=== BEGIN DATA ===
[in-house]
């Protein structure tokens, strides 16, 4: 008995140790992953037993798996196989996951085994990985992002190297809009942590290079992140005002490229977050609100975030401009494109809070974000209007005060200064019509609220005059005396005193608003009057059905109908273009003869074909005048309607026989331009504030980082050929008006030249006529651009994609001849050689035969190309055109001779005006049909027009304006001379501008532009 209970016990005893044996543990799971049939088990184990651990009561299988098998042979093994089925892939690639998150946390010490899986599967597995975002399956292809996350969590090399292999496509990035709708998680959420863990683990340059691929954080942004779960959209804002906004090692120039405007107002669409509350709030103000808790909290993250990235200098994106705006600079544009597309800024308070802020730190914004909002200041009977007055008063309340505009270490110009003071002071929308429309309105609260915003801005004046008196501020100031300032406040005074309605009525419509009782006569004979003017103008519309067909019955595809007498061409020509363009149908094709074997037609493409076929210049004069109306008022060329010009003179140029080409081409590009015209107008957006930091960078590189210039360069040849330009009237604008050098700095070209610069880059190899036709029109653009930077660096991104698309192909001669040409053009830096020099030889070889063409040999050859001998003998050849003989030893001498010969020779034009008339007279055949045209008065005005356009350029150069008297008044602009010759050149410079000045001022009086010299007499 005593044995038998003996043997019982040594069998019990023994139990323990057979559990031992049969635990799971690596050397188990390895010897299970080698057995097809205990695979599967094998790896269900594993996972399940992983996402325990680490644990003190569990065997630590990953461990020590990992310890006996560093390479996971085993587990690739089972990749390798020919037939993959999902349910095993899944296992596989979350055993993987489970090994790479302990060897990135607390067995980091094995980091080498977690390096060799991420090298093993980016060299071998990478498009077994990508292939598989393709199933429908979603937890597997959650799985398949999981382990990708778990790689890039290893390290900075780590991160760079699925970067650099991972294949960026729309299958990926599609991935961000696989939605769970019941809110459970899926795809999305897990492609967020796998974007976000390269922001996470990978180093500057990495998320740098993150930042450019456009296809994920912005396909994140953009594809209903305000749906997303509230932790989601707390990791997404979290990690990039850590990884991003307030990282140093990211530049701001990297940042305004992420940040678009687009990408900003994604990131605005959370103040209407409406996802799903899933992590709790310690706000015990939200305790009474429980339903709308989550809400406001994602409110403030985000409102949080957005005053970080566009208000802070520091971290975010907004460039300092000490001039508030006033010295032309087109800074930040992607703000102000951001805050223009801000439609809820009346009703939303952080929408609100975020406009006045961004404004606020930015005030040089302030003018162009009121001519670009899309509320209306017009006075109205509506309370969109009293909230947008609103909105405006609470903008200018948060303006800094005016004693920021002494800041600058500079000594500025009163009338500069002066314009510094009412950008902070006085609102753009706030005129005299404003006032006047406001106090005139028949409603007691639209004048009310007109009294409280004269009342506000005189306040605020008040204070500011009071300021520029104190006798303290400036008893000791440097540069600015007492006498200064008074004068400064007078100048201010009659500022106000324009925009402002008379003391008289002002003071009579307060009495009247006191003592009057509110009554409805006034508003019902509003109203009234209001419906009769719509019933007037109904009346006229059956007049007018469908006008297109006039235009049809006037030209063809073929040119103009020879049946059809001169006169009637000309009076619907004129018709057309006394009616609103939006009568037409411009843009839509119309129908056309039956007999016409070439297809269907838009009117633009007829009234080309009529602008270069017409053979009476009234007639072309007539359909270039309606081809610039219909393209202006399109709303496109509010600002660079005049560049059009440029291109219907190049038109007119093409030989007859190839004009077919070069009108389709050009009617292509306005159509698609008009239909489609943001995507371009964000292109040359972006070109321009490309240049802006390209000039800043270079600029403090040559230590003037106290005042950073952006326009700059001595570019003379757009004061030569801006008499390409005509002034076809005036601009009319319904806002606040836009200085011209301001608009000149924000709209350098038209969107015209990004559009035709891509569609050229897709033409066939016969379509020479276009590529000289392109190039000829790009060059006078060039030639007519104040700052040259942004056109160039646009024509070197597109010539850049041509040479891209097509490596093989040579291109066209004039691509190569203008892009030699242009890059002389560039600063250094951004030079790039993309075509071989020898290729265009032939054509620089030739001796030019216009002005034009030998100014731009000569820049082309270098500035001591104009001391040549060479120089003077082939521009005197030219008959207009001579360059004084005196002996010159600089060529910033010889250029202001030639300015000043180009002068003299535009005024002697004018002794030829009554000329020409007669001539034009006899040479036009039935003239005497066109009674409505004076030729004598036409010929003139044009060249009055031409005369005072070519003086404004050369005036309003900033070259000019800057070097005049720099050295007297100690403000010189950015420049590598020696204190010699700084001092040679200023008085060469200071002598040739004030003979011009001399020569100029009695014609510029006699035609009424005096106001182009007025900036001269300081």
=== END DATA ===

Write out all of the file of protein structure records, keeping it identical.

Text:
[in-house]
């Protein structure tokens, strides 16, 4: 008995140790992953037993798996196989996951085994990985992002190297809009942590290079992140005002490229977050609100975030401009494109809070974000209007005060200064019509609220005059005396005193608003009057059905109908273009003869074909005048309607026989331009504030980082050929008006030249006529651009994609001849050689035969190309055109001779005006049909027009304006001379501008532009 209970016990005893044996543990799971049939088990184990651990009561299988098998042979093994089925892939690639998150946390010490899986599967597995975002399956292809996350969590090399292999496509990035709708998680959420863990683990340059691929954080942004779960959209804002906004090692120039405007107002669409509350709030103000808790909290993250990235200098994106705006600079544009597309800024308070802020730190914004909002200041009977007055008063309340505009270490110009003071002071929308429309309105609260915003801005004046008196501020100031300032406040005074309605009525419509009782006569004979003017103008519309067909019955595809007498061409020509363009149908094709074997037609493409076929210049004069109306008022060329010009003179140029080409081409590009015209107008957006930091960078590189210039360069040849330009009237604008050098700095070209610069880059190899036709029109653009930077660096991104698309192909001669040409053009830096020099030889070889063409040999050859001998003998050849003989030893001498010969020779034009008339007279055949045209008065005005356009350029150069008297008044602009010759050149410079000045001022009086010299007499 005593044995038998003996043997019982040594069998019990023994139990323990057979559990031992049969635990799971690596050397188990390895010897299970080698057995097809205990695979599967094998790896269900594993996972399940992983996402325990680490644990003190569990065997630590990953461990020590990992310890006996560093390479996971085993587990690739089972990749390798020919037939993959999902349910095993899944296992596989979350055993993987489970090994790479302990060897990135607390067995980091094995980091080498977690390096060799991420090298093993980016060299071998990478498009077994990508292939598989393709199933429908979603937890597997959650799985398949999981382990990708778990790689890039290893390290900075780590991160760079699925970067650099991972294949960026729309299958990926599609991935961000696989939605769970019941809110459970899926795809999305897990492609967020796998974007976000390269922001996470990978180093500057990495998320740098993150930042450019456009296809994920912005396909994140953009594809209903305000749906997303509230932790989601707390990791997404979290990690990039850590990884991003307030990282140093990211530049701001990297940042305004992420940040678009687009990408900003994604990131605005959370103040209407409406996802799903899933992590709790310690706000015990939200305790009474429980339903709308989550809400406001994602409110403030985000409102949080957005005053970080566009208000802070520091971290975010907004460039300092000490001039508030006033010295032309087109800074930040992607703000102000951001805050223009801000439609809820009346009703939303952080929408609100975020406009006045961004404004606020930015005030040089302030003018162009009121001519670009899309509320209306017009006075109205509506309370969109009293909230947008609103909105405006609470903008200018948060303006800094005016004693920021002494800041600058500079000594500025009163009338500069002066314009510094009412950008902070006085609102753009706030005129005299404003006032006047406001106090005139028949409603007691639209004048009310007109009294409280004269009342506000005189306040605020008040204070500011009071300021520029104190006798303290400036008893000791440097540069600015007492006498200064008074004068400064007078100048201010009659500022106000324009925009402002008379003391008289002002003071009579307060009495009247006191003592009057509110009554409805006034508003019902509003109203009234209001419906009769719509019933007037109904009346006229059956007049007018469908006008297109006039235009049809006037030209063809073929040119103009020879049946059809001169006169009637000309009076619907004129018709057309006394009616609103939006009568037409411009843009839509119309129908056309039956007999016409070439297809269907838009009117633009007829009234080309009529602008270069017409053979009476009234007639072309007539359909270039309606081809610039219909393209202006399109709303496109509010600002660079005049560049059009440029291109219907190049038109007119093409030989007859190839004009077919070069009108389709050009009617292509306005159509698609008009239909489609943001995507371009964000292109040359972006070109321009490309240049802006390209000039800043270079600029403090040559230590003037106290005042950073952006326009700059001595570019003379757009004061030569801006008499390409005509002034076809005036601009009319319904806002606040836009200085011209301001608009000149924000709209350098038209969107015209990004559009035709891509569609050229897709033409066939016969379509020479276009590529000289392109190039000829790009060059006078060039030639007519104040700052040259942004056109160039646009024509070197597109010539850049041509040479891209097509490596093989040579291109066209004039691509190569203008892009030699242009890059002389560039600063250094951004030079790039993309075509071989020898290729265009032939054509620089030739001796030019216009002005034009030998100014731009000569820049082309270098500035001591104009001391040549060479120089003077082939521009005197030219008959207009001579360059004084005196002996010159600089060529910033010889250029202001030639300015000043180009002068003299535009005024002697004018002794030829009554000329020409007669001539034009006899040479036009039935003239005497066109009674409505004076030729004598036409010929003139044009060249009055031409005369005072070519003086404004050369005036309003900033070259000019800057070097005049720099050295007297100690403000010189950015420049590598020696204190010699700084001092040679200023008085060469200071002598040739004030003979011009001399020569100029009695014609510029006699035609009424005096106001182009007025900036001269300081």